What is some information about the Black community of Newfoundland and Labrador,Canada from its start to the early twenty-first century?
- connieLv 74 years agoFavorite Answer
This article applies to the mindset of the Canadian press towards all black Canadians:
Canadian media covers a string subjects with regular frequency. Hockey and weather get daily coverage. Entertainment, national and local political reports are aplenty. But there is one issue that falls through the cracks in the Canadian press's editorial room: racism. Specifically when it comes to Black Canadians, the rule of Omertà reigns. Last week, a Torontonian was published in The Guardian, a U.K. newspaper, in an op-ed audaciously entitled "Why I hate being a black man." Orville Lloyd Douglas laments the projection of negativity associated with his race and gender. Why is it that the U.K.'s newspaper is willing to publish a painfully honest editorial about race in Canada but Canadian papers aren't? Before Mr. Douglas was published in the U.K., he submitted his personal op ed to Canadian newspapers. None of them thought this perspective was fit to print. It follows the long-standing tradition in Canada: non-stereotypical narratives of African-Canadian men are not a priority.
This week, national media reported on Torrence Collier, an 11-year-old in Westport, Newfoundland who has had to transfer schools because of the extreme and racist bullying he has endured in his community. Torrence is the only black child in the community. The bullying at his school was so bad that he was under constant supervision and had to use a separate washroom to avoid harassment from his classmates.
The best articulation of what Newfoundlanders thought of negroes during this period comes in the somewhat-well-known story of Lanier Phillips, a sailor in USS Truxton. During a bad storm off Newfoundland in 1942, Truxtun went hard aground, broke her back and started coming apart. Desperate to survive, her crew started going over the side –– in waves that Lady Alex wouldn’t attempt to swim through –– and some managed to get ashore. Truxtun‘s black sailors, however, were afraid to try for the beach; they’d been on a run that included stops at Iceland, where colored men weren’t permitted ashore. When he woke the next day, wondering if he was living in a dream, he discovered that he was something of a curiosity around the village of St. Lawrence –– first black man in town –– but not a threat, and certainly not a sub-human being. He was one of the fortunate few who’d been saved from the sea, and just like the white survivors, he was given clothes and food and a place to stay, until the Navy could retrieve him.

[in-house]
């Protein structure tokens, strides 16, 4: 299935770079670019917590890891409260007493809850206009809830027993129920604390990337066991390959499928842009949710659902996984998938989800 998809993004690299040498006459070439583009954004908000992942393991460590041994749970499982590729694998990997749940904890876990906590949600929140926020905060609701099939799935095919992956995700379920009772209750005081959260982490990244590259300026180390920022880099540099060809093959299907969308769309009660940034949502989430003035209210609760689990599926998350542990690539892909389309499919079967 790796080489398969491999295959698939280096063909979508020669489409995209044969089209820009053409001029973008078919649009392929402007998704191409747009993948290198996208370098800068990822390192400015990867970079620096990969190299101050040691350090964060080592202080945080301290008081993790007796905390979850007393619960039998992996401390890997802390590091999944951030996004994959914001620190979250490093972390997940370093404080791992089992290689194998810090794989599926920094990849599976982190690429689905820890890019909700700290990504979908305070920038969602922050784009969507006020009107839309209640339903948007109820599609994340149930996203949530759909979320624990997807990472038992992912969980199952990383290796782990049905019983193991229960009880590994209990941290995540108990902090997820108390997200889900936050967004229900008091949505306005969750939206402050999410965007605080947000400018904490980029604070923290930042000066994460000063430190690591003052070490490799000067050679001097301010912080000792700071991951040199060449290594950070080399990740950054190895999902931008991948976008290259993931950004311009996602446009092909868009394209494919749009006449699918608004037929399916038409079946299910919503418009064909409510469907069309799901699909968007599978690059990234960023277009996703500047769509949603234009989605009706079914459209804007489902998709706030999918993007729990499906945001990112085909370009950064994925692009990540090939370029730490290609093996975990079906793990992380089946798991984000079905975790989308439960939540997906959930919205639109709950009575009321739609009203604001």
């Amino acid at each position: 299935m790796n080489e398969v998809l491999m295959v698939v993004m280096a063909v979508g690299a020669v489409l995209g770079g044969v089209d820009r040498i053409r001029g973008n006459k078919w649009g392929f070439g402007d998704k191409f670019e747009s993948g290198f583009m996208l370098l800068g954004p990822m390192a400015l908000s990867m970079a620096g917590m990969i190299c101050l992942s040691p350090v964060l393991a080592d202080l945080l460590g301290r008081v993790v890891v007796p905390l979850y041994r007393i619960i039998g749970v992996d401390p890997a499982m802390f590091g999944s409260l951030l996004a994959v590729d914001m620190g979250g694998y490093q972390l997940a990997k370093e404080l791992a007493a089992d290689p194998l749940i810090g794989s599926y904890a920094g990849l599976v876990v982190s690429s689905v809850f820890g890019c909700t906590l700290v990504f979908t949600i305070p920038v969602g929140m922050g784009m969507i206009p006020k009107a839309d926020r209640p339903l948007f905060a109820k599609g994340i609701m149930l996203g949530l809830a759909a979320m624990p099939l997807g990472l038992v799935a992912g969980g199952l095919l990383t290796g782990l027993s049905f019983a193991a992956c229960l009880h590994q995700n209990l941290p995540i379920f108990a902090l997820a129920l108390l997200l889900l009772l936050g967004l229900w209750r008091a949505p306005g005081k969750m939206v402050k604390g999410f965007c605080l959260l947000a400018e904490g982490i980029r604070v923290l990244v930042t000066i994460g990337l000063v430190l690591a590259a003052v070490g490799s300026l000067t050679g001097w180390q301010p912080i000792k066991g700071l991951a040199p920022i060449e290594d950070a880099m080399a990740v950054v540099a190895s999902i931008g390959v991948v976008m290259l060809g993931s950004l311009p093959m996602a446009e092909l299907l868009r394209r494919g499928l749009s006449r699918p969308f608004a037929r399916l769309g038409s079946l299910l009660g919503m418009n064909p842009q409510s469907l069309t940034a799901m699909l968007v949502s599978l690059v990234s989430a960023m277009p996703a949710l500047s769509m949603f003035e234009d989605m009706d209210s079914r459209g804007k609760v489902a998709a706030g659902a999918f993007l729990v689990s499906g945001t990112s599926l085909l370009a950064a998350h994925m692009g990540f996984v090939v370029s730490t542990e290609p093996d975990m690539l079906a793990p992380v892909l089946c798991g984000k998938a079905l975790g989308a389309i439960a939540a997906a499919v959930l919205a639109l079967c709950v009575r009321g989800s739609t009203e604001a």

2006 census. Black: 900 people in Newfoundland/Labrador
Young African-Canadians were eager to serve their country during the First World War. At the time, an informal segregation policy made it difficult for these men to join the Canadian Army. However, like anyone else, they wanted the chance to do their part. On July 5, 1916, the 2nd Construction Battalion was formed in Pictou, Nova Scotia - the first black battalion in Canadian history. Recruitment took place across Canada, but the majority of recruits came from the Maritimes. Eventually, 605 men were accepted.
The unit was intended for non-combatant support roles and served honourably in France as part of the Canadian Forestry Corps. They provided the necessary lumber to maintain trenches on the front lines. Some of the members would go on to distinguished service in combat units and earn medals for bravery. Today, the dedicated service of the "Black Battalion" is remembered and celebrated as the foundation of a proud African-Canadian tradition of military service in our country. This interesting chapter of our country's history has been recorded in a book called Canada's Black Battalion and a documentary on the subject has also been produced.
- SteveNLv 74 years ago
Newfoundland (and to some extent Labrador too) were pretty much isolated from the rest of Canada prior to the television era. St. John's only got its first TV station in 1955. Before that, you learned what you could about the world from radio and books. Radio was colour-blind, and up until about 1949, the literacy rate for islanders was pretty low. Most children did not attend school or if they did, it was only for the basic skills (reading, writing, math)
It's no surprise that not many Newfies had seen a non-white person.
The black community in Newfoundland probably consisted of slaves (Yes, Canada allowed slavery up until 1833) and later freed slaves who arrived by the underground railroad from USA, or ones who had earned their freedom in Canada.
We see some mention of blacks in Ancestry.com archives
In the 2006 census of Newfoundland and Labrador, there was not that many visible minorities of any kind in the province, never mind just blacks.
Hope that gives you something to go on for your project.